The White House had no plans in place to swear in VP Mike Pence if Trump became too ill or died of COVID-19, book says

Mike Pence standing behind Donald Trump in the White House's Rose Garden.
Then-Vice President Mike Pence and then-President Donald Trump in the Rose Garden on March 29, 2020. Tasos Katopodis/Getty Images
  • The White House had no plans in place to swear in Pence if needed during Trump’s bout with COVID-19.
  • A new book by two Washington Post reporters reveals more of the chaos during Trump’s sickness.
  • Trump, who became sick with COVID-19 in October 2020, was a very high-risk patient.
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President Donald Trump’s COVID-19 diagnosis in October caught the White House so off guard that it was left with no plans in place to swear in Vice President Mike Pence if Trump died or became severely ill, a new book says.

More of the internal panic and scrambling around Trump’s COVID-19 illness was detailed in an excerpt, published in The Washington Post on Thursday, of “Nightmare Scenario: Inside the Trump Administration’s Response to the Pandemic That Changed History.” The book, written by The Post’s reporters Yasmeen Abutaleb and Damian Paletta, is set to be released next Tuesday.

Trump was diagnosed with COVID-19 on October 1, throwing the functions of government and the 2020 presidential election into chaos and the White House into a tailspin, with aides unprepared for the possibility of Trump dying or becoming too sick to carry out the duties of his office, the book said.

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Trump was at high risk for severe illness and death because of his age and weight. And his condition was said to be far more serious than the White House let on at the time.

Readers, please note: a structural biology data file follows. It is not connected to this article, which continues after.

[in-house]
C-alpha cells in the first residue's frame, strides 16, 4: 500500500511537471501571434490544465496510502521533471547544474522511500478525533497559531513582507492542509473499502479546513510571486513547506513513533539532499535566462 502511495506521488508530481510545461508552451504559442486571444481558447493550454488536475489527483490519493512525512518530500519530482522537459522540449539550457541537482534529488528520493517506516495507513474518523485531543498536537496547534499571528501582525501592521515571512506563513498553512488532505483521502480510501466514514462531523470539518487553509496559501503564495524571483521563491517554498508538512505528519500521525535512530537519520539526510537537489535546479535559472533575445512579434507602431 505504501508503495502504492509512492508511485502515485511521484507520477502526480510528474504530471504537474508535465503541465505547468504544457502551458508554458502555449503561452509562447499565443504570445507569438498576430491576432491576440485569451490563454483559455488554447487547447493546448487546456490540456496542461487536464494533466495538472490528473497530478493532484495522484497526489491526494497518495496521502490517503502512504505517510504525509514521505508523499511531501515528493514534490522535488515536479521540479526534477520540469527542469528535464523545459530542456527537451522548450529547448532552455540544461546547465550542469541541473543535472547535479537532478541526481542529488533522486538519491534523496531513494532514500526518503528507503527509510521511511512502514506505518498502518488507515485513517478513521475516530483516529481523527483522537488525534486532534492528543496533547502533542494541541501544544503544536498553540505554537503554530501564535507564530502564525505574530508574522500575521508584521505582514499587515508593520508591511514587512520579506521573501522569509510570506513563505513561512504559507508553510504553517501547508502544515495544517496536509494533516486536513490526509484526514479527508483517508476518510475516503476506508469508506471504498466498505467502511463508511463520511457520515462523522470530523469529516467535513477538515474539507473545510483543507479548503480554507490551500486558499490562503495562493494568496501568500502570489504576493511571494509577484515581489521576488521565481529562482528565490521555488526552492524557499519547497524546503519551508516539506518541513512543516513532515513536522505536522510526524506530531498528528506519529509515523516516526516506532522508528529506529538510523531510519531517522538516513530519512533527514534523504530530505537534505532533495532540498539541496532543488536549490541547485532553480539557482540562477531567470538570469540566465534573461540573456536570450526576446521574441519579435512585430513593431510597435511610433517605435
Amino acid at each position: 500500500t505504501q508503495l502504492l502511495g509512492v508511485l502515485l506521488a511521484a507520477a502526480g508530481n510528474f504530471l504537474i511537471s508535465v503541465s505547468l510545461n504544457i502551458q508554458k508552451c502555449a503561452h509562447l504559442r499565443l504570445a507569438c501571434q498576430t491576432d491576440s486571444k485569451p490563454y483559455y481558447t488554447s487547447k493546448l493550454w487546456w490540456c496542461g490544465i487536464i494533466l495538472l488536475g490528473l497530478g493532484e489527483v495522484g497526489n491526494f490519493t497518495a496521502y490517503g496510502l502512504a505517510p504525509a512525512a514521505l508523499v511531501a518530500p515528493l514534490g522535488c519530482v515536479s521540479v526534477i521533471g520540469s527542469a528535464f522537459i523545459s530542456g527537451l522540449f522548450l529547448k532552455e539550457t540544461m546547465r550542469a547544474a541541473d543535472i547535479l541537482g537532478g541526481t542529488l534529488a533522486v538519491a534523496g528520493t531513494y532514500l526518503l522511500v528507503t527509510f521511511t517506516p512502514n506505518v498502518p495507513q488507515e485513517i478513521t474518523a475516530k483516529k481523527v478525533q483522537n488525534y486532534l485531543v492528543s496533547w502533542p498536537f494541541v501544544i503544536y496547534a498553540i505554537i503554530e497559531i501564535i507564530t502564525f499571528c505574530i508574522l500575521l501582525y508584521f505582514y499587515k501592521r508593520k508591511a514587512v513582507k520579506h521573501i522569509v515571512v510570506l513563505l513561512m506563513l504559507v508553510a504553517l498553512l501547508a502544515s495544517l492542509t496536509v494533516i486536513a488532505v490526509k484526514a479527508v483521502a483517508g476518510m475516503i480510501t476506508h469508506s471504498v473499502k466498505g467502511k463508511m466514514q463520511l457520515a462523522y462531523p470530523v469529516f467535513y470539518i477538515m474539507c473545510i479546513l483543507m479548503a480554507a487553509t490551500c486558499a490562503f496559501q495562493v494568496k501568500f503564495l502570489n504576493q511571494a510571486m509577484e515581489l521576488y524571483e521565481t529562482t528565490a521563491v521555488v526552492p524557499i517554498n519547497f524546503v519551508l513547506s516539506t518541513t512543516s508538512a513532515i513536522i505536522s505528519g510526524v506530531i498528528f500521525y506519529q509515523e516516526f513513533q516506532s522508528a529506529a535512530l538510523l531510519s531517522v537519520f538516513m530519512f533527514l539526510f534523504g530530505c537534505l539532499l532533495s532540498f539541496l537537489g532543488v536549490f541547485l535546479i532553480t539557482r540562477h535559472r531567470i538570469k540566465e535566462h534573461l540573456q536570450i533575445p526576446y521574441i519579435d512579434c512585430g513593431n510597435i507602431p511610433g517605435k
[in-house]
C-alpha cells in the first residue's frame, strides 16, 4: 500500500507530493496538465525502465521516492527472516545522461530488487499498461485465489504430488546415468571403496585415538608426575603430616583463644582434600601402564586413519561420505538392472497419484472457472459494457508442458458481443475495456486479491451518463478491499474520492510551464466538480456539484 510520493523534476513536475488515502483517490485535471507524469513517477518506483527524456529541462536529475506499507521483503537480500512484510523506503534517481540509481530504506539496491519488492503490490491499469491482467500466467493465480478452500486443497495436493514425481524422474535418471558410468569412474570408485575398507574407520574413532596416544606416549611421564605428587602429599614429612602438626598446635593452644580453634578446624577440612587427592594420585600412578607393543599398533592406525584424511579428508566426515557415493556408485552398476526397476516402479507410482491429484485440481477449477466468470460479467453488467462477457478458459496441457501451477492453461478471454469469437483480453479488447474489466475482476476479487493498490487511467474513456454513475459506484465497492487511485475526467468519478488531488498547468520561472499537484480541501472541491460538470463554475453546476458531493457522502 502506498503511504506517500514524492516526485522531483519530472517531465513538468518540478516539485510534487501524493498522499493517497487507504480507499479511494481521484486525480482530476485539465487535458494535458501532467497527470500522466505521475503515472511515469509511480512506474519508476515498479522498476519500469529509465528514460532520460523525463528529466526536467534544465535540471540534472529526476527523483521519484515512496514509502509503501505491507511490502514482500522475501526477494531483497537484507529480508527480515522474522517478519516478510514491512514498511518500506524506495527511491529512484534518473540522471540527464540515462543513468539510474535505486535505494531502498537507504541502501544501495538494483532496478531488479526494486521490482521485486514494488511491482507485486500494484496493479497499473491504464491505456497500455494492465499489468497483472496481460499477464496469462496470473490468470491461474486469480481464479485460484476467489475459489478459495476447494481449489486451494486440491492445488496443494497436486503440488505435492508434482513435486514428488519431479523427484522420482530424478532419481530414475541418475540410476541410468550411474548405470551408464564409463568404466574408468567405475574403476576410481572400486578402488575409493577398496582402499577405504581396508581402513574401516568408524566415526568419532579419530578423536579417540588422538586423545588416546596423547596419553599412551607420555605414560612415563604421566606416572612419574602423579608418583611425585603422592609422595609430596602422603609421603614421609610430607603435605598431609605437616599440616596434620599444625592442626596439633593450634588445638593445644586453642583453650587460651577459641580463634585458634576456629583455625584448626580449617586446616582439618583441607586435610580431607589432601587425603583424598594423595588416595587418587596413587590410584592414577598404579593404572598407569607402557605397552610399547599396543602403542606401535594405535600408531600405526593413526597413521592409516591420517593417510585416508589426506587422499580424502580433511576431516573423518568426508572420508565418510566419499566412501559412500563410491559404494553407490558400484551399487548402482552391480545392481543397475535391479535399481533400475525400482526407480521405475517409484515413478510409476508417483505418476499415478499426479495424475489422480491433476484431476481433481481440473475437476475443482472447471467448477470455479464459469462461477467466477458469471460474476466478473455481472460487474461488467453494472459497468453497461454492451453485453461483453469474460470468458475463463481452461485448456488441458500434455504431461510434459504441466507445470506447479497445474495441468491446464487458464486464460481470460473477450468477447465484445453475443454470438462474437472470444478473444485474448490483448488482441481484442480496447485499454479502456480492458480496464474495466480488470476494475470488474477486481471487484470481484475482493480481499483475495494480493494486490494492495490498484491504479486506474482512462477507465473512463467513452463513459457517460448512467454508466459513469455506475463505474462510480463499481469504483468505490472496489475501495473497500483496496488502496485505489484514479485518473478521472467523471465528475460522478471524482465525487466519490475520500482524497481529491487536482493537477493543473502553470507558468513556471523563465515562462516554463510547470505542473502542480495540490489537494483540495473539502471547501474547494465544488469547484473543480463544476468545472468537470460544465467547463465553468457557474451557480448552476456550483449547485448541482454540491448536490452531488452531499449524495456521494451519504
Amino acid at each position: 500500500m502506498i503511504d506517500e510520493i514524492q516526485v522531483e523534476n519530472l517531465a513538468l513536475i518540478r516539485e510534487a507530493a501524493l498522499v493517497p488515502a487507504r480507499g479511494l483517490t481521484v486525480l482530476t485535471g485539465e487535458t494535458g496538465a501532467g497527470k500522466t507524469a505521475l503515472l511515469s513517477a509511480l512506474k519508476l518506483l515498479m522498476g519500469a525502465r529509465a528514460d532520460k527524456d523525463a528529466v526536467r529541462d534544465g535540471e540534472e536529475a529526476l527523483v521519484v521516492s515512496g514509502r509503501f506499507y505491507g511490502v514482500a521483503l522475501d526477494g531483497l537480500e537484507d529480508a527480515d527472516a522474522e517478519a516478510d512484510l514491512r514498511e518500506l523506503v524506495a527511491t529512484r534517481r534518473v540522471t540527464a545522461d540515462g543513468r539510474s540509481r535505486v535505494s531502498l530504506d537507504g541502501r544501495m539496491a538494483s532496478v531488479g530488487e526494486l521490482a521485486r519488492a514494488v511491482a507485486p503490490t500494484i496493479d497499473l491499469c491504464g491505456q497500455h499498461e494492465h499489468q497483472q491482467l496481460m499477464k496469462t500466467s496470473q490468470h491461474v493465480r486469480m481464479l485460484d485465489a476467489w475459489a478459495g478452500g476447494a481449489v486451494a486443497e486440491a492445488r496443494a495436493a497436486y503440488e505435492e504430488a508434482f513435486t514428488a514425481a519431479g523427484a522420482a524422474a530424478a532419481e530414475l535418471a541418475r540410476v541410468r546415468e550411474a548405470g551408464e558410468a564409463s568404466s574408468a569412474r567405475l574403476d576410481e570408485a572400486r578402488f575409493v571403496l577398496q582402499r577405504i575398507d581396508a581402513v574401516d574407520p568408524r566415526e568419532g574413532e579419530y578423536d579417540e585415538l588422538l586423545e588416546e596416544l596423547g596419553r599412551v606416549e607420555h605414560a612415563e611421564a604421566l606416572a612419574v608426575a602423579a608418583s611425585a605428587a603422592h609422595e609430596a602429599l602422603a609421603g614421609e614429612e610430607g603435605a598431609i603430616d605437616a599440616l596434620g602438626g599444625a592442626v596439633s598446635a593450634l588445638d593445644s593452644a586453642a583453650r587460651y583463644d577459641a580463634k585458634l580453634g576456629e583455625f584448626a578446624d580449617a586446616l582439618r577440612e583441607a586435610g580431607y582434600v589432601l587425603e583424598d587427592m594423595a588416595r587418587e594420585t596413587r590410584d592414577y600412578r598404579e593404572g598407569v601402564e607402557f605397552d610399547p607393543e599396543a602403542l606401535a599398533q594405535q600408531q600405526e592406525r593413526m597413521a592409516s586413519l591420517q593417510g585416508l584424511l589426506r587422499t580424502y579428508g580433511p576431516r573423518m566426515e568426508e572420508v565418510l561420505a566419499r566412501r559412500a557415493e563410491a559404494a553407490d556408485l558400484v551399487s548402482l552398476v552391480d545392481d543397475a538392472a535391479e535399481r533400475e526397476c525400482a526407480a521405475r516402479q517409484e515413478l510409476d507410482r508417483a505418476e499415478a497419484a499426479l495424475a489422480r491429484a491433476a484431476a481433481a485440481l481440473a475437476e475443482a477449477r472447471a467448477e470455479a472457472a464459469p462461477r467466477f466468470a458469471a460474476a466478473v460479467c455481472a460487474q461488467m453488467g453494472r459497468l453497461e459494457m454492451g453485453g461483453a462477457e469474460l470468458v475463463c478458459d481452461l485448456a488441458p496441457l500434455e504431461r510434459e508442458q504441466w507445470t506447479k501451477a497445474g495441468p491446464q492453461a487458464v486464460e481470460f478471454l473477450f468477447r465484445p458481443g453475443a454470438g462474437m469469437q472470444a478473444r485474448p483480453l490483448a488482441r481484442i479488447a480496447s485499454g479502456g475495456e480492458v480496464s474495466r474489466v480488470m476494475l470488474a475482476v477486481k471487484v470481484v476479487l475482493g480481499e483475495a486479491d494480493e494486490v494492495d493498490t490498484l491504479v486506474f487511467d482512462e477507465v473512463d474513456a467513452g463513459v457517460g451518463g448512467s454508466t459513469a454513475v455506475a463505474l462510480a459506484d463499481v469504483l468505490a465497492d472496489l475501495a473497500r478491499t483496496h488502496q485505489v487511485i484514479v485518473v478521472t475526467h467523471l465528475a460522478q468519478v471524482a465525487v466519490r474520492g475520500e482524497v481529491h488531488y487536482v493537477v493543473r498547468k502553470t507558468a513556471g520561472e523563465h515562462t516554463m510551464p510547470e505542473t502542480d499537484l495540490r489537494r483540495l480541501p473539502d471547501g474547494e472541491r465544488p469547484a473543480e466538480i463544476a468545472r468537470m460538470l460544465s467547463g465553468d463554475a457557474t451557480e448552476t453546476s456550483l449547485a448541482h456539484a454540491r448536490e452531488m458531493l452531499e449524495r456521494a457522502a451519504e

Under the Presidential Succession Act, Pence would have taken over as commander in chief if Trump had died.

A president can also temporarily transfer the powers of the presidency to the vice president under Section 3 of the 25th Amendment. President George W. Bush briefly handed the reins to his vice president, Dick Cheney, when he went under anesthesia for colonoscopies, for example.

The book excerpt also detailed the White House’s frantic behind-the-scenes efforts in October to secure a “compassionate use” exception from the Food and Drug Administration to use a monoclonal antibody, an experimental treatment not available to the public.

After treatment with antiviral therapies and steroids during a short stay at Walter Reed National Military Medical Center, Trump returned to the White House and recovered. But the episode did not, as many aides had hoped, help Trump take the virus more seriously in the White House’s coronavirus protocols and policy response.

Robert Redfield, the director of the Centers for Disease Control and Prevention, prayed that Trump would recover and that his illness would make him turn a corner and “show some humility,” the book said. But when Trump returned, he walked up to the Truman Balcony and defiantly took off his mask, shoving it in his pocket, and gave a thumbs-up to the cameras below.

“Right then, Redfield knew it was over,” Abutaleb and Paletta wrote. “Trump showed in that moment that he hadn’t changed at all. The pandemic response wasn’t going to change, either.”